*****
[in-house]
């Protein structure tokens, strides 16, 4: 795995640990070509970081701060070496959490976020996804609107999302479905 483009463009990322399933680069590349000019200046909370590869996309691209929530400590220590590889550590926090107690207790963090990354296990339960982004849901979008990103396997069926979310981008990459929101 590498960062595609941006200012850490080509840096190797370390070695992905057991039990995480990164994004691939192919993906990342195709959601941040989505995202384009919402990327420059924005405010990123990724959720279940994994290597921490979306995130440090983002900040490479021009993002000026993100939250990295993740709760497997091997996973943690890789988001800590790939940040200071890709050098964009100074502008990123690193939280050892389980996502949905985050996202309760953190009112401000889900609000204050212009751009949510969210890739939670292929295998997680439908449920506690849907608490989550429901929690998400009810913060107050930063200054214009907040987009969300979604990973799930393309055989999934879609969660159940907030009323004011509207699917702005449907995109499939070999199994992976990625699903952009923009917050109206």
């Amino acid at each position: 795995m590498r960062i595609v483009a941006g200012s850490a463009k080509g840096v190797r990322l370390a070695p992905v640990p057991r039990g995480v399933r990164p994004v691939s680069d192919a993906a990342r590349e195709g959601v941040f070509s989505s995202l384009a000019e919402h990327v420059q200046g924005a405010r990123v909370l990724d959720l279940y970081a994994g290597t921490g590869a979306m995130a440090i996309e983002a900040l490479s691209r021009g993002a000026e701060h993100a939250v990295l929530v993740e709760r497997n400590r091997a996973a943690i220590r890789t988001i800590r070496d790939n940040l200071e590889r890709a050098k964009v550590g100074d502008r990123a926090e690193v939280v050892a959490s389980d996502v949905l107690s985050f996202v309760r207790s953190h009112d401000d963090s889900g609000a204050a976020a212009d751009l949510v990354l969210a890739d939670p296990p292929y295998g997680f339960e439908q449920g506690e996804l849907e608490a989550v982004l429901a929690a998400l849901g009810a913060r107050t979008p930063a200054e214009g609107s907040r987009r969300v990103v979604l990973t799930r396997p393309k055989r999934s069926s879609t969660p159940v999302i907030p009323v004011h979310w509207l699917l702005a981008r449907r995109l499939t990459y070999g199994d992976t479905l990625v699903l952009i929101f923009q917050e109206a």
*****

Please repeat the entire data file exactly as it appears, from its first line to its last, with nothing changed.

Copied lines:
[in-house]
């Protein structure tokens, strides 16, 4: 795995640990070509970081701060070496959490976020996804609107999302479905 483009463009990322399933680069590349000019200046909370590869996309691209929530400590220590590889550590926090107690207790963090990354296990339960982004849901979008990103396997069926979310981008990459929101 590498960062595609941006200012850490080509840096190797370390070695992905057991039990995480990164994004691939192919993906990342195709959601941040989505995202384009919402990327420059924005405010990123990724959720279940994994290597921490979306995130440090983002900040490479021009993002000026993100939250990295993740709760497997091997996973943690890789988001800590790939940040200071890709050098964009100074502008990123690193939280050892389980996502949905985050996202309760953190009112401000889900609000204050212009751009949510969210890739939670292929295998997680439908449920506690849907608490989550429901929690998400009810913060107050930063200054214009907040987009969300979604990973799930393309055989999934879609969660159940907030009323004011509207699917702005449907995109499939070999199994992976990625699903952009923009917050109206």
């Amino acid at each position: 795995m590498r960062i595609v483009a941006g200012s850490a463009k080509g840096v190797r990322l370390a070695p992905v640990p057991r039990g995480v399933r990164p994004v691939s680069d192919a993906a990342r590349e195709g959601v941040f070509s989505s995202l384009a000019e919402h990327v420059q200046g924005a405010r990123v909370l990724d959720l279940y970081a994994g290597t921490g590869a979306m995130a440090i996309e983002a900040l490479s691209r021009g993002a000026e701060h993100a939250v990295l929530v993740e709760r497997n400590r091997a996973a943690i220590r890789t988001i800590r070496d790939n940040l200071e590889r890709a050098k964009v550590g100074d502008r990123a926090e690193v939280v050892a959490s389980d996502v949905l107690s985050f996202v309760r207790s953190h009112d401000d963090s889900g609000a204050a976020a212009d751009l949510v990354l969210a890739d939670p296990p292929y295998g997680f339960e439908q449920g506690e996804l849907e608490a989550v982004l429901a929690a998400l849901g009810a913060r107050t979008p930063a200054e214009g609107s907040r987009r969300v990103v979604l990973t799930r396997p393309k055989r999934s069926s879609t969660p159940v999302i907030p009323v004011h979310w509207l699917l702005a981008r449907r995109l499939t990459y070999g199994d992976t479905l990625v699903l952009i929101f923009q917050e109206a």